The future of Ransom Memorial Health looks much healthier with the possibility of affiliating with Adventist Health System, the parent company of Shawnee Mission Health.

Matt Heyn, President/CEO of Ransom Memorial Health, announced Wednesday the RMH board of trustees signed a letter of intent to affiliate with AHS, but there is a 120-day due diligence period to give each party time to ensure the affiliation is in their best interest. If the agreement is approved, RMH becomes part of the AHS family in early 2019.

AHS, headquartered in Florida, is a connected network of care with nearly 50 hospital campuses and hundreds of care sites in almost a dozen states. The Mid-America region consists of providers in Wisconsin and Kansas, including Shawnee Mission Health.

“As a community hospital, it is essential that we unite with another community-focused organization to continue providing remarkable care to Franklin County and the surrounding areas,” Heyn said. “We’ve partnered with Shawnee Mission Health for the last few years regionally, and their commitment to quality with the support and resources of a national health system is what will allow us to continue improving the health of our communities.”

Heyn reiterated that RMH, 1301 S. Main St., Ottawa, was not being sold to another healthcare organization.

“The ownership is still with the county,” he said. “What we have done in a very thoughtful manner over the last almost 12 months have worked with third-party experts — leaders in the health care industry — to understand how healthcare is evolving. We can be in the cutting edge of evolution, so we are not left in the dust. We are not left as a hospital scrambling in the 11th-and-a-half hour to keep our doors open and provide remarkable care.”

The letter of intent is a document that states how the entities would work together. Heyn said under the agreement the Franklin County board of Commissioners will lease the hospital to the hospital’s board of trustees. That board will execute a sub-lease with Adventist Health System to manage the operations and gain the efficiencies RMH otherwise could not gain as a independent hospital.

“We want to remain majority local control,” Heyn said. “The county sales tax will be left in control with the RMH board. This was part of the deal. We are forcing all those dollars to be reinvested in this community.”

AHS officials felt RMH was the right entity to form a partnership.

“We look forward to this next level of partnership with Ransom Memorial Health,” Sam Huenergardt, President/CEO of the Mid-America Region of Adventist Health System and Shawnee Mission Health, said. “Together, we will continue to extend the healing ministry of Christ by providing whole-person care to the Ottawa and Franklin County communities.”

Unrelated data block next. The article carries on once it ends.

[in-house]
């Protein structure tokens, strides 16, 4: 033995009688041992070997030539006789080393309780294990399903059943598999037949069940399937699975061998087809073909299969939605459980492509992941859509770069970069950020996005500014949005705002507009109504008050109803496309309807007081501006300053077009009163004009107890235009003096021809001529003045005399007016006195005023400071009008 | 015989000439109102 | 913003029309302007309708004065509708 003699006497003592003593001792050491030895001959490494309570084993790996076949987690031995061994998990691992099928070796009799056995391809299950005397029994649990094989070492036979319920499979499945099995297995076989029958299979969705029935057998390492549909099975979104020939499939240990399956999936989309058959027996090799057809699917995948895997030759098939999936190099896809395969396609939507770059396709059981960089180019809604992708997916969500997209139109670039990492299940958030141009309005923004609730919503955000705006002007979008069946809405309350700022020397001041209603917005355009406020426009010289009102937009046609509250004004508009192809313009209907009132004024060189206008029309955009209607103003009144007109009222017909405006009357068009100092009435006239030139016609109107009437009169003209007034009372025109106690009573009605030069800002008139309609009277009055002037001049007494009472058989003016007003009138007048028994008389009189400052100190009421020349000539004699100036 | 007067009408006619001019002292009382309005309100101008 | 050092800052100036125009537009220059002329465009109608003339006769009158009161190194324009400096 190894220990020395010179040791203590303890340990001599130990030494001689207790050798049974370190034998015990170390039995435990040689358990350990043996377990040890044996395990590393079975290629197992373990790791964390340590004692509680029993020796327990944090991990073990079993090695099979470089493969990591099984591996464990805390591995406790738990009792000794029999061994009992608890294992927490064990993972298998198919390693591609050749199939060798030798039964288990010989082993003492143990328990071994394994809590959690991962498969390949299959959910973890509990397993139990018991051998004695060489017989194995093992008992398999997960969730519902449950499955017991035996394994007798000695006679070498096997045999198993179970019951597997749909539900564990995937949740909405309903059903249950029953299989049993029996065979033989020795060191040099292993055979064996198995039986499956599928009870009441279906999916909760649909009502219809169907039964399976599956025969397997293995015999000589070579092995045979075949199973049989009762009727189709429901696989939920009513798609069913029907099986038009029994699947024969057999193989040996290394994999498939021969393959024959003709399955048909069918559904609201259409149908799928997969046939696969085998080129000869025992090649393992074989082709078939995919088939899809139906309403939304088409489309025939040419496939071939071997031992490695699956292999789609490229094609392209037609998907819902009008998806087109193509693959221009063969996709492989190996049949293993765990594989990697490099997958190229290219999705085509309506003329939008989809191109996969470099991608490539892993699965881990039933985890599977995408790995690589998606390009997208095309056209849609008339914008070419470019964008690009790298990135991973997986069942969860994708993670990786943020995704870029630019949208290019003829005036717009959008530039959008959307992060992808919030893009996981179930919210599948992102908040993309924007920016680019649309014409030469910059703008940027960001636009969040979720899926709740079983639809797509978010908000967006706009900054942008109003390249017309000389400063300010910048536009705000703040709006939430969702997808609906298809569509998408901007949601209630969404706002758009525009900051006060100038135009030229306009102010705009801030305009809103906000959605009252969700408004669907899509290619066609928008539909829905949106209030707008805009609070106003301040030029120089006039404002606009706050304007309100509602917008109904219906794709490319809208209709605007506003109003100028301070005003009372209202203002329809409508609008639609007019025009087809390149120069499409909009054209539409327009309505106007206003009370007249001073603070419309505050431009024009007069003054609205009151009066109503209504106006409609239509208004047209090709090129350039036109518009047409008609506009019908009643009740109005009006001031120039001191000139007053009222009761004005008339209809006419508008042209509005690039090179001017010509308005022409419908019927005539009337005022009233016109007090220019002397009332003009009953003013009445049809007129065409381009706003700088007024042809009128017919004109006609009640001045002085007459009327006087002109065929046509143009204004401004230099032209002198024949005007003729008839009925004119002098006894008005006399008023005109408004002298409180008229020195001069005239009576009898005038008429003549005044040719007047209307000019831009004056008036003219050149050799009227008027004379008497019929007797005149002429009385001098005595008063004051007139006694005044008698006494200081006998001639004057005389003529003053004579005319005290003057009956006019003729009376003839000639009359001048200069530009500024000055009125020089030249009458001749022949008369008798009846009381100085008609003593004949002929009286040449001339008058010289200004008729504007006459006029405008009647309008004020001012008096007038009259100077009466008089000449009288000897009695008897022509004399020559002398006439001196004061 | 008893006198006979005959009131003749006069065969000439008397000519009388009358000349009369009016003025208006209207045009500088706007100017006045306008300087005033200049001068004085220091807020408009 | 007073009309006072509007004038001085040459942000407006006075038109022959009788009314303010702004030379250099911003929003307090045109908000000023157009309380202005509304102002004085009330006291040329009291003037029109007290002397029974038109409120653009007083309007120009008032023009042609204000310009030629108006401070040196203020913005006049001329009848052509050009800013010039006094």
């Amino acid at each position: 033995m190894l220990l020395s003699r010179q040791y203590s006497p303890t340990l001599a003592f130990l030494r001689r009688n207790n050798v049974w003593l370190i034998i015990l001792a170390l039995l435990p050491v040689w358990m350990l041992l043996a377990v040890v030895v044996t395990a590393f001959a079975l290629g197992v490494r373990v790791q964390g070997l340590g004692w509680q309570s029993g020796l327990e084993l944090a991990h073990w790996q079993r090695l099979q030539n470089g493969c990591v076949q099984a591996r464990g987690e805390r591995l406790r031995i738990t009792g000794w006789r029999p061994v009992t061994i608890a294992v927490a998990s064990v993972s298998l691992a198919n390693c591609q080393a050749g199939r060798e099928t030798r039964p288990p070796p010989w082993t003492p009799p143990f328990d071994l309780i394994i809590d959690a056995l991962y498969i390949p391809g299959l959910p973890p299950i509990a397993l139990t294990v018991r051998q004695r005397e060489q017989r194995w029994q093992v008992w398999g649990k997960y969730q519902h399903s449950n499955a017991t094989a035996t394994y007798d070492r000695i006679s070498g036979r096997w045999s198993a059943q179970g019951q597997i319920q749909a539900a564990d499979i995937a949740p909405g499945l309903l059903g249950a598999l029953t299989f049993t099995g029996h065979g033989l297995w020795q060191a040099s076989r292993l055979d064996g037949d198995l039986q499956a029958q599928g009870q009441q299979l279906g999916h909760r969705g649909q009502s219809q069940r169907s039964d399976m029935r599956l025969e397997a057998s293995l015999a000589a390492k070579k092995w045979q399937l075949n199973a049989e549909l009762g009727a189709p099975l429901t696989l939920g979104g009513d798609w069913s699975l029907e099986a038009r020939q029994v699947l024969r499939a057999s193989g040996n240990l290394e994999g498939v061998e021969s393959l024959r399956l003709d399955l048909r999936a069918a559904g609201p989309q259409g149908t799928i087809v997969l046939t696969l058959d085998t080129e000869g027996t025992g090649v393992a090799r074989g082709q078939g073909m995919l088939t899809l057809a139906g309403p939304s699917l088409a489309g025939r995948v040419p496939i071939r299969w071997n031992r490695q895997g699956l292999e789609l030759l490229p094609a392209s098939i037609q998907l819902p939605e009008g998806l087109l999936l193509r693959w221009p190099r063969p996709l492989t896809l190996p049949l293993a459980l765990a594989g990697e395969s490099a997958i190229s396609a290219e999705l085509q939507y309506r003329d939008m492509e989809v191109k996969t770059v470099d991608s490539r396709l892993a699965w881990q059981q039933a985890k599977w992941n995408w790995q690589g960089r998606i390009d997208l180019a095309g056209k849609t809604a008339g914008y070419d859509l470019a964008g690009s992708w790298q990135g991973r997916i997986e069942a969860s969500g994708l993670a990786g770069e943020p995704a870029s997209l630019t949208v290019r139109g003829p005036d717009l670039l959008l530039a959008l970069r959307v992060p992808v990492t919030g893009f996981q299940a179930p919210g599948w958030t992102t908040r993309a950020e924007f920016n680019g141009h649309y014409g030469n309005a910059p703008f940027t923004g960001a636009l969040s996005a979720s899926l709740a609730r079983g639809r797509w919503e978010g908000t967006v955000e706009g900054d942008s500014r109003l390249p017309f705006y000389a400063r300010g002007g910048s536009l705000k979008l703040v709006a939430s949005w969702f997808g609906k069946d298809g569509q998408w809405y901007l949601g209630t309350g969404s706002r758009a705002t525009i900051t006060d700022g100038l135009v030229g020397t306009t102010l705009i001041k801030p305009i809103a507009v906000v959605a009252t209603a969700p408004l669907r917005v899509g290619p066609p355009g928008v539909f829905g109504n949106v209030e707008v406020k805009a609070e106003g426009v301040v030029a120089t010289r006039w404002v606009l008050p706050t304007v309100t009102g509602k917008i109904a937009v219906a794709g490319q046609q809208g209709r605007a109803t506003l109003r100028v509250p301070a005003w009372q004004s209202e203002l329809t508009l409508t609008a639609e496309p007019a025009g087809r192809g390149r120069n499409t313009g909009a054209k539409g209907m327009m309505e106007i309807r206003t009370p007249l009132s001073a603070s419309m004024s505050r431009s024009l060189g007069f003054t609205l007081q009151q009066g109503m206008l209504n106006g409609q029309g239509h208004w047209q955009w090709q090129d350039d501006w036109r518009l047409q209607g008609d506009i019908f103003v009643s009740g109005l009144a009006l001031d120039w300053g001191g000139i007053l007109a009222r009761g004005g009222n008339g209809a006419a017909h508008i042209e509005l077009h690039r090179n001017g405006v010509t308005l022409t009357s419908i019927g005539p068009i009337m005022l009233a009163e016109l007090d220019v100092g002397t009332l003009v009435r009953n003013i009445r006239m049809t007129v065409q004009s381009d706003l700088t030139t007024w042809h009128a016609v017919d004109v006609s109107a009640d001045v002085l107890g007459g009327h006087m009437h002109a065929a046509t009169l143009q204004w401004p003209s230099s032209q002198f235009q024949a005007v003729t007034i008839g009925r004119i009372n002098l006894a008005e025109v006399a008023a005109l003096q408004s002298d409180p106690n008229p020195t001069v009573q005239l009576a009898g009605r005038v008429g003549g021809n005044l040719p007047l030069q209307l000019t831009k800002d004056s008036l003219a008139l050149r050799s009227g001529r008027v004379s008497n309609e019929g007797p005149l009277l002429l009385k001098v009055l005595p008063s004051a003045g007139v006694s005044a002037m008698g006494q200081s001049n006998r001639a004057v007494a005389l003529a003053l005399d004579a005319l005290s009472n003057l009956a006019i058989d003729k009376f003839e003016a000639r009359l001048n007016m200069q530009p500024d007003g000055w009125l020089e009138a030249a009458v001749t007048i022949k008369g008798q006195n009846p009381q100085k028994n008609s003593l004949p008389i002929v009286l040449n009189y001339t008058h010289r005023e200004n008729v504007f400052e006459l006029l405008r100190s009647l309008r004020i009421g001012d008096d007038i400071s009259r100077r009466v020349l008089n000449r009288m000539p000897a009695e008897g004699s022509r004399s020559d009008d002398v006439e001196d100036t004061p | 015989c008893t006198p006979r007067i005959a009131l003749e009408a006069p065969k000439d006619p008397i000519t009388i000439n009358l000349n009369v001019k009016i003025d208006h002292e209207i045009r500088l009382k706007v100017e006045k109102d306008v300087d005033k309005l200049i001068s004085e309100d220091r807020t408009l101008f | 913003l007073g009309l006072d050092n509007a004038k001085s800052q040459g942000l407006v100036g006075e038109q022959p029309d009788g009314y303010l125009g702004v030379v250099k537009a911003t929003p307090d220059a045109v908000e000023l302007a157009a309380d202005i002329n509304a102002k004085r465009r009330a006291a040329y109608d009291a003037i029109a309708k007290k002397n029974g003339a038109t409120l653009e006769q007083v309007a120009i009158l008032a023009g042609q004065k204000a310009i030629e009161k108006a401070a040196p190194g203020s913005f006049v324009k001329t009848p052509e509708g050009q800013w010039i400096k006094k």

Janet Peters, RMH board president, said the partnership will benefit the communities and patients we jointly served and better position us for the future.

“They feel like this is an extension of their mission by coming to Ottawa and Franklin County, in a market otherwise don’t have very little penetration,” Heyn said.

He said being part of a health system will provide many benefits. Those include:

• Will be part of a national health system of more than 80,000 team members providing whole person, faith-based care.

• Will have access to increased capital — minimum $10 million infusion the next five years.

• Will benefit from economies of scale to provide lower cost of care.

• Will have access to analytics to improve patient experience and quality.

• Will implement state-of-the-art information technology platform.

“By being part of a 50 hospital health system we can purchase goods at a lower cost,” Heyn said. “We can provide lower cost care. We can access software, data bases, best practices, analytical tools to help us more efficiently and effectively take care of our patients. We are going to be able to implement a state of the art electronic health record that will allow for better continuity of patients.”

RMH and Shawnee Mission Health have teamed together since 2015.

“We worked with them the last four years to bring in board certified emergency medicine physicians, bring in a stellar group of cardiologists that are loyal to our community hospital,” Heyn said. “This is an exciting new endeavor into a relationship that the board looks forward to benefitting from.

“The board is positioning this organization to flourish and provide cutting edge technology, physician resources, programic gaps, infrastructure that we otherwise could not provide as a completely independent hospital. We need the efficiencies of a health system.”

Heyn said independent hospitals are a dying breed.

“It was reported that 70 percent of all hospitals in the nation are already part of health systems,” he said. “In October 2014, my first strategic planning retreat with the board, I planted the seed at that time. The plan is to provide more and not pay as much for it as we move forward. The community is going to see continued positive changes in their community hospital. They will see growth, more services and providers.”